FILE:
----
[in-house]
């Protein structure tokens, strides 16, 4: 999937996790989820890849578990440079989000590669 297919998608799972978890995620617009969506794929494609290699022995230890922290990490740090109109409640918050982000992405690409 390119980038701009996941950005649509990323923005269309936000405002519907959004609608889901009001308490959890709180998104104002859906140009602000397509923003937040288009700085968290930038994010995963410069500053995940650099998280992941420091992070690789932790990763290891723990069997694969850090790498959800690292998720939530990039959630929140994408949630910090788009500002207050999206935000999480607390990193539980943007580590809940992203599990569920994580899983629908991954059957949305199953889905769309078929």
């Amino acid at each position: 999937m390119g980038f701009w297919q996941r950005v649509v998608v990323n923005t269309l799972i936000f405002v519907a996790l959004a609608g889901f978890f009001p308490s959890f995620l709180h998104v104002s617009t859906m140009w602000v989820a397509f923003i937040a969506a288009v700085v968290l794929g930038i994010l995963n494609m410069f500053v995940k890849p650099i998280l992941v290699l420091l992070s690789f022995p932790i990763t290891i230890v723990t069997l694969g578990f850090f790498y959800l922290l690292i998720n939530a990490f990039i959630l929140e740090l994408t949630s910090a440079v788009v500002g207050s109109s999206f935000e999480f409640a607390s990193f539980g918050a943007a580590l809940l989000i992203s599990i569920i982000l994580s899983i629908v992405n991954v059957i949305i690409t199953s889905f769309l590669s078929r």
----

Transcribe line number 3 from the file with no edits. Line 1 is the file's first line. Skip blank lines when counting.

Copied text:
């Amino acid at each position: 999937m390119g980038f701009w297919q996941r950005v649509v998608v990323n923005t269309l799972i936000f405002v519907a996790l959004a609608g889901f978890f009001p308490s959890f995620l709180h998104v104002s617009t859906m140009w602000v989820a397509f923003i937040a969506a288009v700085v968290l794929g930038i994010l995963n494609m410069f500053v995940k890849p650099i998280l992941v290699l420091l992070s690789f022995p932790i990763t290891i230890v723990t069997l694969g578990f850090f790498y959800l922290l690292i998720n939530a990490f990039i959630l929140e740090l994408t949630s910090a440079v788009v500002g207050s109109s999206f935000e999480f409640a607390s990193f539980g918050a943007a580590l809940l989000i992203s599990i569920i982000l994580s899983i629908v992405n991954v059957i949305i690409t199953s889905f769309l590669s078929r």